But be­hind th­ese de­vel­op­ments lay an un­com­fort­able truth: sum­mer hol­i­days were very much the do­main of the white-col­lar worker. For Bri­tain’s man­ual work­ers – 14.5 mil­lion of whom earned less than £250 a year and had no en­ti­tle­ment to paid hol­i­day – the prospect of spend­ing a week sat on a beach was noth­ing more than a pipe dream. This in­equal­ity was in­sti­tu­tion­alised: while se­nior lo­cal gov­ern­ment em­ploy­ees were granted up to 48 days of paid hol­i­day a year, the phys­i­cal slog of man­ual work­ers’ lives was al­le­vi­ated only by statu­tory bank hol­i­days – for which they didn’t re­ceive any wages.

To trade union and Labour ac­tivists, this dis­par­ity was un­just, in­tol­er­a­ble and a call to ac­tion. In 1911, they launched a cam­paign to force em­ploy­ers to of­fer paid hol­i­days. That cam­paign of­ten moved at a glacial pace, slowed by war, eco­nomic crises and of­fi­cial in­dif­fer­ence. But by the sum­mer of 1937 – when women from the Labour party or­gan­ised a ‘Sea­side Cam­paign’, hand­ing out more than a mil­lion leaflets and con­ven­ing 150 meet­ings at 40 sea­side re­sorts – it had gath­ered an un­stop­pable mo­men­tum.

Time to act

By now, gov­ern­ment in­ter­ven­tion was well and truly on the agenda, and a par­lia­men­tary select com­mit­tee had been ap­pointed to ex­am­ine the is­sue. Its chair­man, Lord Amul­ree, made his stance on the sub­ject abun­dantly clear when declar­ing: “Too much mis­chief has been done in the past by treat­ing workpeo­ple sim­ply as pro­duc­tion units in­stead of hu­man be­ings.”

Not all em­ploy­ers would have agreed with Lord Amul­ree but they were fac­ing up to the in­evitable. Over the year in which the Amul­ree com­mit­tee took ev­i­dence, 1.25 mil­lion em­ploy­ees were granted paid hol­i­days, tak­ing the fig­ure cov­ered by vol­un­tary ar­range­ments up to 3 mil­lion by April 1938. Just three months later, on 29 July, the Hol­i­days with Pay Act of­fi­cially be­came law. Now, mil­lions of peo­ple could take paid hol­i­days – but would they?

The first real test ar­rived with the Au­gust bank hol­i­day of 1938 which fell at the begin­ning of the month. Sun­shine bathed the na­tion’s beaches and the press cheer­fully de­clared that Bri­tain was set for a heat­wave. Ac­cord­ing to The Caterer and Ho­tel Keeper, “Re­sort cafes were packed from morn­ing to night. Swim­ming pools and their cafes were be­sieged.” The rail net­work op­er­ated at full ca­pac­ity. Over the week­end, 300 ex­cur­sion trains ran to Black­pool while at Southend an ex­tra 70 trains were laid on to take 80,000 Londoners home on bank hol­i­day Mon­day.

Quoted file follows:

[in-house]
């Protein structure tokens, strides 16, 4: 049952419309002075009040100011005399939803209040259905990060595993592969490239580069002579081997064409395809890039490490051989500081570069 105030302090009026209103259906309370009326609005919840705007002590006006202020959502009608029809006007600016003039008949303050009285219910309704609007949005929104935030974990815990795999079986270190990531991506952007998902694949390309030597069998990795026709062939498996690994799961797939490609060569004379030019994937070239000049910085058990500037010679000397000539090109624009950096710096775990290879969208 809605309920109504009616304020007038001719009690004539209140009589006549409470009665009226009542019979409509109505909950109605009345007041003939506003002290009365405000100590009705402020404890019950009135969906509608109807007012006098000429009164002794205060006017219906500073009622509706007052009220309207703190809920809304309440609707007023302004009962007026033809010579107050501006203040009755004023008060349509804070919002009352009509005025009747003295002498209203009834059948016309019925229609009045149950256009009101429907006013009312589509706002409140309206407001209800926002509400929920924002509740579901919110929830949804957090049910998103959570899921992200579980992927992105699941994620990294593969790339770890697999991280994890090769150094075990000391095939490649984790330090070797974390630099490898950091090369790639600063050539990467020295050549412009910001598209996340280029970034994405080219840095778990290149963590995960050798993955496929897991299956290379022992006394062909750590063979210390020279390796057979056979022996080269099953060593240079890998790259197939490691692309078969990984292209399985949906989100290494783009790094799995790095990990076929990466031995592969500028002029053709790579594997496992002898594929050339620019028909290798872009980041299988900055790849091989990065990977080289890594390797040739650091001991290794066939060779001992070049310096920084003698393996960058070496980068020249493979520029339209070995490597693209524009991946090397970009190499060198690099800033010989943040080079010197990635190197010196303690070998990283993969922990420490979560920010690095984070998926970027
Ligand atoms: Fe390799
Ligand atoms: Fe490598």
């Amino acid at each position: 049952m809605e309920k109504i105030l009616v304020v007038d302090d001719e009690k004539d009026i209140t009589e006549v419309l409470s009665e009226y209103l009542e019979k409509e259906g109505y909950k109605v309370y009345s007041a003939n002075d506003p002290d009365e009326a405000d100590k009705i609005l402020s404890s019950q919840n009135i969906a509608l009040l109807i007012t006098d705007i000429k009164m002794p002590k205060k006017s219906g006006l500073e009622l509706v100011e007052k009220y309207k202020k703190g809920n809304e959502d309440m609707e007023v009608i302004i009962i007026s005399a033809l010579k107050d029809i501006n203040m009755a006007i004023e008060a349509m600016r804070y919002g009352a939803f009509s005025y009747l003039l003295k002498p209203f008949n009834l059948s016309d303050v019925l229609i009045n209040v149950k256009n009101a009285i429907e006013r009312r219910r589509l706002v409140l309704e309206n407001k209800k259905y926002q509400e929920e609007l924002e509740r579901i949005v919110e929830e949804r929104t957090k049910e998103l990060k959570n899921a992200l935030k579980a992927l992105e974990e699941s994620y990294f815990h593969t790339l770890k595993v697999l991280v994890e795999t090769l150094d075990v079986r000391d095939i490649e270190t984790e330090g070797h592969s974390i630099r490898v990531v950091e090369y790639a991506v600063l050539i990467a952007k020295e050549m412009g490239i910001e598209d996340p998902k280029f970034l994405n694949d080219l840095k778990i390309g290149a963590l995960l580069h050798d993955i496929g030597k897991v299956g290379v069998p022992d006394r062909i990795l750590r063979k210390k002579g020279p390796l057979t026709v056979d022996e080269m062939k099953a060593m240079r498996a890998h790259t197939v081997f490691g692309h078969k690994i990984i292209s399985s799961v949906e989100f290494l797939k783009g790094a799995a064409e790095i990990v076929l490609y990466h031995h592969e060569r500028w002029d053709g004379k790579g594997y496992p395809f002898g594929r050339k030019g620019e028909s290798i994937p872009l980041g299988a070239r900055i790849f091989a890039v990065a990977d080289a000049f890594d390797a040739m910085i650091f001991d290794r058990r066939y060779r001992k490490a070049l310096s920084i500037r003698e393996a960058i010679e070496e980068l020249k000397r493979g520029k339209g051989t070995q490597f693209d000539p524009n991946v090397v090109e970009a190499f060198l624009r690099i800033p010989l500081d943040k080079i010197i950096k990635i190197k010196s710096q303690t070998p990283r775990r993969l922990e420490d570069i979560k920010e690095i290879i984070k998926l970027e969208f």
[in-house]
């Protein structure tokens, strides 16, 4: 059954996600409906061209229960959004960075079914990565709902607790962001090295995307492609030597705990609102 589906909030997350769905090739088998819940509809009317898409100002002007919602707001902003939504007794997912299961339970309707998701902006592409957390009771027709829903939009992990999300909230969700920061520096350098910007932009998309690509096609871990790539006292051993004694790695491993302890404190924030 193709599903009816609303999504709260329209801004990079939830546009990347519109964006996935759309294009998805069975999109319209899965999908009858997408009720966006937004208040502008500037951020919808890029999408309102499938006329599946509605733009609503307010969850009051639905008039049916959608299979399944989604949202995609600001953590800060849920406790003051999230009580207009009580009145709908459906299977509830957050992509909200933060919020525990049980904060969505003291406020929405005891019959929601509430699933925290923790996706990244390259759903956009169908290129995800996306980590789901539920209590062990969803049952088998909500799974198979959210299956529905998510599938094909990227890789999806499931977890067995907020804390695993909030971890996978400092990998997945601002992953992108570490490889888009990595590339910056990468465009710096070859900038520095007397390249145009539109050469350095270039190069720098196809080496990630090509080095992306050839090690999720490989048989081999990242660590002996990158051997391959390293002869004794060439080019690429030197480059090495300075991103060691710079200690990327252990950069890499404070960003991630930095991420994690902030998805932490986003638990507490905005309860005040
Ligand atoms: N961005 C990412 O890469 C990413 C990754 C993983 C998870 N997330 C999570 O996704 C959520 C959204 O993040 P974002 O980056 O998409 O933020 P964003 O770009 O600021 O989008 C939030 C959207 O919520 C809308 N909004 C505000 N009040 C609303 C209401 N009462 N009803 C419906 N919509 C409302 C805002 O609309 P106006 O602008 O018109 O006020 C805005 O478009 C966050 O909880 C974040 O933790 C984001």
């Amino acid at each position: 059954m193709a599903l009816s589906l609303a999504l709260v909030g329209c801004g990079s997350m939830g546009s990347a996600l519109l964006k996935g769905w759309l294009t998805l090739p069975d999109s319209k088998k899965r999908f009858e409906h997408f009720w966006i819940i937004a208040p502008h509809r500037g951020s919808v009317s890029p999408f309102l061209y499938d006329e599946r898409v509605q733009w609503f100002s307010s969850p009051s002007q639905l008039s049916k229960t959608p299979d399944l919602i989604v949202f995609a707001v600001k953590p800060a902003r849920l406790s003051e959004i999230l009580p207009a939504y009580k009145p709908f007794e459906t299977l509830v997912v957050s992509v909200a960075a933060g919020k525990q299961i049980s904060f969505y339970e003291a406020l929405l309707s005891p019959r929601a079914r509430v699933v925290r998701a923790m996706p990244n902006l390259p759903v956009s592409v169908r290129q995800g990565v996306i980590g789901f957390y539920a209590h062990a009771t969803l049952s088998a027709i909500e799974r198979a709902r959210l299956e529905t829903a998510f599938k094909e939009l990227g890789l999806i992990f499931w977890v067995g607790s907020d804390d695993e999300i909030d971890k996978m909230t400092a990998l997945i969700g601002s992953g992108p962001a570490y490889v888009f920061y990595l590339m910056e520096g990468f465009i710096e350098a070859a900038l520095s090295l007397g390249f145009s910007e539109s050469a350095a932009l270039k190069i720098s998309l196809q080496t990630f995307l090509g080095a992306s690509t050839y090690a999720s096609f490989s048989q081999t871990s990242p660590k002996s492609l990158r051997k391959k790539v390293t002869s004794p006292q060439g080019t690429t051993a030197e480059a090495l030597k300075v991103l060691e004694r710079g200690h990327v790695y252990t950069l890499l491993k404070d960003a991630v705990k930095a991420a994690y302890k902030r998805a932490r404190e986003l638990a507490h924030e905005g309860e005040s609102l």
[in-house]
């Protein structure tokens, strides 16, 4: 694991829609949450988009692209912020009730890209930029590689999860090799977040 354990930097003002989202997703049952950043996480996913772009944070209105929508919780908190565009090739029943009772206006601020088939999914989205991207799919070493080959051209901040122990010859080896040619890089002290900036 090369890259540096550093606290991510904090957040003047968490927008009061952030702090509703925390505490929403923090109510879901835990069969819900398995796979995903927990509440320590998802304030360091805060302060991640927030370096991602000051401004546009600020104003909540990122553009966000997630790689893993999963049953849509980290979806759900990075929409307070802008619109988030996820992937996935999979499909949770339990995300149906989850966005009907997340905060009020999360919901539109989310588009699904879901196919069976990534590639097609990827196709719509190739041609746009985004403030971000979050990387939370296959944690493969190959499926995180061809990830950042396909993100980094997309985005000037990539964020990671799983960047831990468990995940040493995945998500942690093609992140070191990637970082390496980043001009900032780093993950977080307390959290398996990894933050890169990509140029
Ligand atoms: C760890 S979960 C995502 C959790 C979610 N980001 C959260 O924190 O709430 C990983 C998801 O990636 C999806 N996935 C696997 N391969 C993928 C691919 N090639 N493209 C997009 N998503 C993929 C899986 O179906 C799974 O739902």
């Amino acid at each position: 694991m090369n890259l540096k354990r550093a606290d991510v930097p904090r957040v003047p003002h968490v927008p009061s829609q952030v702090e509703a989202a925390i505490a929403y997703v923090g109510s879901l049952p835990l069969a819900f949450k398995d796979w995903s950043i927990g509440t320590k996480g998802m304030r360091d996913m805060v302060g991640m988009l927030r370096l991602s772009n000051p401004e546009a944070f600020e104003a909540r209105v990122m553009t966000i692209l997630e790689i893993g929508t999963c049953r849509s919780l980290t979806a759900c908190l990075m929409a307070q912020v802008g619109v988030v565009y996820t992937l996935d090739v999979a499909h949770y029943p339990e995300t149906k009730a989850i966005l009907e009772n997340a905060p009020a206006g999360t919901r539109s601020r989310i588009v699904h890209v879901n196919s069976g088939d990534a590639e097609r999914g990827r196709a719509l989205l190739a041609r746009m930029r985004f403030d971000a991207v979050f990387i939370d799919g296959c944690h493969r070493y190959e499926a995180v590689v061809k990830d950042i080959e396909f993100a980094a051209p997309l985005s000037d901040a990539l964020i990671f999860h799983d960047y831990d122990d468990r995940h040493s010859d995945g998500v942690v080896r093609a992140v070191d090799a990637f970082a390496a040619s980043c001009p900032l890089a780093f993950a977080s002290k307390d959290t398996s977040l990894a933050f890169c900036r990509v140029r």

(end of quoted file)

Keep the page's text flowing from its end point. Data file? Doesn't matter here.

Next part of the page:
Yet when the fig­ures were cal­cu­lated, it tran­spired that sea­side re­sorts had ac­tu­ally wit­nessed a re­duc­tion in vis­i­tor num­bers on the pre­vi­ous year. In th­ese early days at least, the Hol­i­days with Pay Act had proved more damp squib than revo­lu­tion.

There were multiple rea­sons for this. The low­est earn­ers needed their ba­sic weekly in­come just to pay for rent and food. Hol­i­days with Pay al­lowed them to have

a few days off work with­out the worry of mak­ing ends meet, but it didn’t mean that they could suddenly af­ford a sea­side hol­i­day.

The leg­is­la­tion may have ini­tially re­duced the num­ber of low­est earn­ers head­ing for the coast be­cause th­ese were the peo­ple who, in the past, had ben­e­fited from sub­sidised works out­ings. Em­ploy­ers who had pre­vi­ously char­tered trains to carry staff to the sea­side saw no rea­son to con­tinue to do so once they were pay­ing for an­nual leave.

In the new Bri­tain that emerged from the war, an ex­tra 11 mil­lion work­ers were en­ti­tled to an­nual paid leave

Phased in­tro­duc­tion

An­other prob­lem was that mil­lions of work­ers re­mained with­out paid hol­i­days even after the law had been passed. The surge of em­ploy­ers of­fer­ing paid hol­i­day be­fore the leg­is­la­tion was en­acted had per­suaded the gov­ern­ment that it need not com­pel em­ploy­ers to take ac­tion. The act rec­om­mended, but stopped short of man­dat­ing, one week’s an­nual paid va­ca­tion for all full-time work­ers in Bri­tain. The idea was to give em­ploy­ers space to come to their own ar­range­ments be­fore, from 1940– 41, it be­came com­pul­sory to grant paid leave.